Japanese tennis star Naomi Osaka could be forced to surrender US citizenship

 

Naomi Osaka may be forced to choose between Japanese and American citizenship (Getty)
Naomi Osaka may be forced to choose between Japanese and American citizenship (Getty)

Reigning US Open and Australian Open Champion Naomi Osaka could face a huge decision about her future.

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Japanese Law may require her to choose between representing Japan or the United States.

The 21-year-old, who pulled off a shock victory over Serena Williams in the final at Flushing Meadows last August, became the first Japanese player to win a tennis Grand Slam.

Osaka, born in Japan to a Haitian father and Japanese mother, has lived in the United States since since the age of three and has citizenship in both countries.

However, under Japan’s Nationality Act, dual citizens are required to declare for one nationality before the age of 22, meaning the current world number one must make a decision before her birthday on October 16 this year.

Naomi Osaka became the first Japanese Grand Slam winner after beating Serena Williams in the final of the 2018 US Open (Getty)
Naomi Osaka became the first Japanese Grand Slam winner after beating Serena Williams in the final of the 2018 US Open (Getty)

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When pressed on the issue at last year’s China Open, Osaka appeared to make her position clear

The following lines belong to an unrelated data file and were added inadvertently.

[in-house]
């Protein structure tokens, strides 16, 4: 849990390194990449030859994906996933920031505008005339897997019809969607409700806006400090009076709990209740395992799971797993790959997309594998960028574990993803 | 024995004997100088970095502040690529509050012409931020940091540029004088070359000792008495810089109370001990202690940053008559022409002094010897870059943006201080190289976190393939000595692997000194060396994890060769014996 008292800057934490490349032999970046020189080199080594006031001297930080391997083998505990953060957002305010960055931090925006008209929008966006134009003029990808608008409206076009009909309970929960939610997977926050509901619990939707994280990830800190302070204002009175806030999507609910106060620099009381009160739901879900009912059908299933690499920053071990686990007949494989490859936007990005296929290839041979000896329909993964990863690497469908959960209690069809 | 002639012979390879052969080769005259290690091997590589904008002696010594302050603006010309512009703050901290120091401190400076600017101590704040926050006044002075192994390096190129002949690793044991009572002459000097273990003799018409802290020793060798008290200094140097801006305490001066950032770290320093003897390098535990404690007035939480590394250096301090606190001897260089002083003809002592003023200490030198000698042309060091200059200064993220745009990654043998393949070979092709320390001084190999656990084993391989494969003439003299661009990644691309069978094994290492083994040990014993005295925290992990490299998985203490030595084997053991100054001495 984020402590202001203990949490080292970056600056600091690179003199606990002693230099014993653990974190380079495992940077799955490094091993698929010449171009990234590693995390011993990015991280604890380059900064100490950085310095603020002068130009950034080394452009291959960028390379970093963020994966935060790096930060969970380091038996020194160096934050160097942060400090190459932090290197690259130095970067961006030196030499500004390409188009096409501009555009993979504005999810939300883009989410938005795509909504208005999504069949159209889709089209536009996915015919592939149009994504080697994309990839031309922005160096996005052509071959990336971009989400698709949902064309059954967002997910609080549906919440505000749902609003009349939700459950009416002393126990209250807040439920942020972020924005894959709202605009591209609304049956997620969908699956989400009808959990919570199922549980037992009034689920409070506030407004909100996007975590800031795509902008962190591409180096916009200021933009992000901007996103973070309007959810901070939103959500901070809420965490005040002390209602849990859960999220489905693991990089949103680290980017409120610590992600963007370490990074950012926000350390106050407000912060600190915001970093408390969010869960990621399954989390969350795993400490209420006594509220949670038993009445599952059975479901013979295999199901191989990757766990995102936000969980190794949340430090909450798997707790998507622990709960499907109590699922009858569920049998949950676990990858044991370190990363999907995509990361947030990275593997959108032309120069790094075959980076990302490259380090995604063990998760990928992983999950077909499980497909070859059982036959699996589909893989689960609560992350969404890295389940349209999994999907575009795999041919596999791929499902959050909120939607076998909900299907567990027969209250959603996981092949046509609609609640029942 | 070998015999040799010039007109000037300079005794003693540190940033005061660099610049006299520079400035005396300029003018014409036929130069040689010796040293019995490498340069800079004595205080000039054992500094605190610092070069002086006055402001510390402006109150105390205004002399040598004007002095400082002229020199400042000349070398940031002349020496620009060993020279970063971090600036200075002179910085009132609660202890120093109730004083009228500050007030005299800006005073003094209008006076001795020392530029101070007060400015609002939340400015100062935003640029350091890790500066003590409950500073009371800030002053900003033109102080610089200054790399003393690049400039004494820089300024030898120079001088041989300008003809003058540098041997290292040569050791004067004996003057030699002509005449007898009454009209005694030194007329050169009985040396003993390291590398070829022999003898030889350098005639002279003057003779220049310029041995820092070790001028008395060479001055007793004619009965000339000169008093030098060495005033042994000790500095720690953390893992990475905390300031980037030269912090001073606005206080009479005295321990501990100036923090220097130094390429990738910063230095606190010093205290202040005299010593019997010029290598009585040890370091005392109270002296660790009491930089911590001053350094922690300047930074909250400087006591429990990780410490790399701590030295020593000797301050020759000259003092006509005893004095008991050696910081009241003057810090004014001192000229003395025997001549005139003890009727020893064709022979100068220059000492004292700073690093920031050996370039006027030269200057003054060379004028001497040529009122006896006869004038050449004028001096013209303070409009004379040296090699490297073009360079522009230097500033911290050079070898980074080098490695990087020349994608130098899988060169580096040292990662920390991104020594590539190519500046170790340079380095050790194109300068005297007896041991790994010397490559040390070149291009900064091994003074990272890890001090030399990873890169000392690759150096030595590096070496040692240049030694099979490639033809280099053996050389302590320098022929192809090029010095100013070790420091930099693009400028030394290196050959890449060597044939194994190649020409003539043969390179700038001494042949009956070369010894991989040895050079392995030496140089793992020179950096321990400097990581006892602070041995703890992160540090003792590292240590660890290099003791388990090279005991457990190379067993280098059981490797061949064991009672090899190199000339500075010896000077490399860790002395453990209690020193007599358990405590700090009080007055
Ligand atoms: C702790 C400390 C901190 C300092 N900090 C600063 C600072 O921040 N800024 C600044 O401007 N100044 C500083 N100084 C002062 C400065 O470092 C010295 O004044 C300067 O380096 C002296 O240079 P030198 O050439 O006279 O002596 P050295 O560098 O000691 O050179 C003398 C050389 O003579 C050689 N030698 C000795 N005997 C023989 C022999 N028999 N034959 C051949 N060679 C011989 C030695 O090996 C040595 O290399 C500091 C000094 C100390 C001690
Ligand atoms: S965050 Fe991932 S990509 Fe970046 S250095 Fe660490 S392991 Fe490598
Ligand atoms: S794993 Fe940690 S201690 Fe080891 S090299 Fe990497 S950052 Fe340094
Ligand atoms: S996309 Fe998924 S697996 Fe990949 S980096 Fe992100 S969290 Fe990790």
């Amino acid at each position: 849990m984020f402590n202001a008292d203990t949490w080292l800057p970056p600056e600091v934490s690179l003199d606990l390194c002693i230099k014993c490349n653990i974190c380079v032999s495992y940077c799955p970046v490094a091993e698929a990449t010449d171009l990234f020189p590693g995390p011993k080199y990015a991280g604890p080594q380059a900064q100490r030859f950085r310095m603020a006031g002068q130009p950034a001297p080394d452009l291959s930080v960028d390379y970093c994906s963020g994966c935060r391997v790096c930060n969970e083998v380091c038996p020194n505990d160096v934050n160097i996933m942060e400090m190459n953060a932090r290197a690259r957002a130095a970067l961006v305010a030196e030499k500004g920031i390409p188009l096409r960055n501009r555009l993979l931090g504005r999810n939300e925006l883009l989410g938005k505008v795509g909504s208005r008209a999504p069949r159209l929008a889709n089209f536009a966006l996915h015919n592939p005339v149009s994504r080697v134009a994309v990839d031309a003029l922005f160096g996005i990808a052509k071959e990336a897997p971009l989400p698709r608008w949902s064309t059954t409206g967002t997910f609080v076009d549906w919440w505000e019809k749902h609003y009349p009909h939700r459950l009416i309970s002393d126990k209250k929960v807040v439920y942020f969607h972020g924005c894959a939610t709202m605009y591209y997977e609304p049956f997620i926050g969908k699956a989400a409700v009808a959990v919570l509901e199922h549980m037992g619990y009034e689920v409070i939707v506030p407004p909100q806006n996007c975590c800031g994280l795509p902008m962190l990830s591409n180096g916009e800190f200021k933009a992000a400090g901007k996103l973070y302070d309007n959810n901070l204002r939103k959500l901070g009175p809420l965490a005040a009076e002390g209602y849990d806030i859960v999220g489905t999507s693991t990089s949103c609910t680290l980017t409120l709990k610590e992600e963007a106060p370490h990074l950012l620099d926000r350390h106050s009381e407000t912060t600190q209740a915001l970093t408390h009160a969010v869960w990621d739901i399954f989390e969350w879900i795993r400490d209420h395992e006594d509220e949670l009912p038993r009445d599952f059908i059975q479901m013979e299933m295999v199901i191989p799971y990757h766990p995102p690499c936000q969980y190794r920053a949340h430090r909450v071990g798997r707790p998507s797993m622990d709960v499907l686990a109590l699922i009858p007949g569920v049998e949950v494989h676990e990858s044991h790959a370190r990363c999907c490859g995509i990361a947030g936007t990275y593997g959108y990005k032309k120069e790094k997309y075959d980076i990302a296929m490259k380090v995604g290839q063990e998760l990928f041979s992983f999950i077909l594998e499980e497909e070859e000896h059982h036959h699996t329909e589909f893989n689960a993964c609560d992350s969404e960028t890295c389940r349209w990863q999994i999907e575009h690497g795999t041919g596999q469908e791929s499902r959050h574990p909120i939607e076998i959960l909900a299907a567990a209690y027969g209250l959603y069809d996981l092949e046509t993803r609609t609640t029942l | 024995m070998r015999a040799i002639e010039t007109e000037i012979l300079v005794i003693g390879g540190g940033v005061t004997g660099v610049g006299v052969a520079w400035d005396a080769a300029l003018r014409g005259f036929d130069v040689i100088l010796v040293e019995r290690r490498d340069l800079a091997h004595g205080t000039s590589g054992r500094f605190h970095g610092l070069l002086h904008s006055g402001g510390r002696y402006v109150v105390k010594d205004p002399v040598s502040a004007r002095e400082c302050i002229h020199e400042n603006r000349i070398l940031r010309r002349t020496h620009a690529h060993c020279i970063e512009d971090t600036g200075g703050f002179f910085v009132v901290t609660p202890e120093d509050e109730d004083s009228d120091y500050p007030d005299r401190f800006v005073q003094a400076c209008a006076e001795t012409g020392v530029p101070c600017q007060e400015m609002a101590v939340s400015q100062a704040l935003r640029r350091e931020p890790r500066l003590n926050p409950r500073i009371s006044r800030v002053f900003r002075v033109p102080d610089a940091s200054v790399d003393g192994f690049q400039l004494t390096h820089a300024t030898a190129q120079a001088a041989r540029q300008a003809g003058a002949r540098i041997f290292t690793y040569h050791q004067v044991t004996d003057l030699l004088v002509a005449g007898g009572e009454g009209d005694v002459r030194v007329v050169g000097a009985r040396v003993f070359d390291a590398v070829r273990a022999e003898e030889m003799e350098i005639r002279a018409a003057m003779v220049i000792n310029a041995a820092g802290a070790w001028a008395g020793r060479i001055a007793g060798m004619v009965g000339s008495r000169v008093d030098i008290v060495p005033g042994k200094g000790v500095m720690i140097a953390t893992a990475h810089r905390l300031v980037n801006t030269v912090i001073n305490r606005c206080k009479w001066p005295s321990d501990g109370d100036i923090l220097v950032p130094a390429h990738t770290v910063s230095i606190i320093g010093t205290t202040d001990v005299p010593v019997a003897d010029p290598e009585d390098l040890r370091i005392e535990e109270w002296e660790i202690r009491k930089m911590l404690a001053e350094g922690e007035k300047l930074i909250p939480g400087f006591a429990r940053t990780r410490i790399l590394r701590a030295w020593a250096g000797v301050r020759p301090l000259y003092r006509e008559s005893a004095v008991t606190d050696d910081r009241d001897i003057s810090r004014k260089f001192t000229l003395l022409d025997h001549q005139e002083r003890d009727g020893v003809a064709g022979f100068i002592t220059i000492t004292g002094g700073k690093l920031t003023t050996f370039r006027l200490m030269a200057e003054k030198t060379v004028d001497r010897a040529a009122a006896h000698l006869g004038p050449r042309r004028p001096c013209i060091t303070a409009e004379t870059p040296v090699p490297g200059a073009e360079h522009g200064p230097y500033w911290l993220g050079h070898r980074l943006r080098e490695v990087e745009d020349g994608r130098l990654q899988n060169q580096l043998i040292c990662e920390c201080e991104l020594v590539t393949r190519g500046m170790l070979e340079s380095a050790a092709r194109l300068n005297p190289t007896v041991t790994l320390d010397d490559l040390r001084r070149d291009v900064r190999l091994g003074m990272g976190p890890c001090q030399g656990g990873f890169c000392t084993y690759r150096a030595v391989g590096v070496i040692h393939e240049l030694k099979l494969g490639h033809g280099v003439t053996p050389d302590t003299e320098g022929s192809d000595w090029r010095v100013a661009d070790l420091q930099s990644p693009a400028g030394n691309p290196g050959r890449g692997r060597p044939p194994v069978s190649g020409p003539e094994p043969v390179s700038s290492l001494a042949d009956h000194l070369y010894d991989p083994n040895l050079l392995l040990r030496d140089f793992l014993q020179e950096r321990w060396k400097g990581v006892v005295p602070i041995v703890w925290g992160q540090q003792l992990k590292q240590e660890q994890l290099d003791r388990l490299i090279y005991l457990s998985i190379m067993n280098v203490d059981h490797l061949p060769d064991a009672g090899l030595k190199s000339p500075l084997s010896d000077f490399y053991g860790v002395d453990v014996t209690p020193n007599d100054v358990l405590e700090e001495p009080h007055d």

“I don’t really understand why people keep asking me this,” she said following a straight sets win over American Danielle Collins. “I’m pretty sure it’s obvious. I’m playing for Japan. Not to be disrespectful or anything, but I don’t really get where the conclusion that it’s a hard choice for me or anything comes from.” 

Despite residing in the States, the tennis star’s parents decided from a young age that their children would represent Japan, partly due to a lack of any attention from the United States Tennis Association.

Osaka was born in Japan but lives in the United States (Getty)
Osaka was born in Japan but lives in the United States (Getty)

With Osaka perhaps not willing to surrender her US citizenship so readily, the complicated nature of the law may actually allow her to keep both.

While the Japanese government openly opposes dual nationality, the law itself is rarely enforced with the Japan Times last year reporting of no instances of dual nationals by birth having their citizenship revoked.

However, given her high profile status, Osaka may well fall foul of the law if the Japanese government want to continue to present it as credible legislation.

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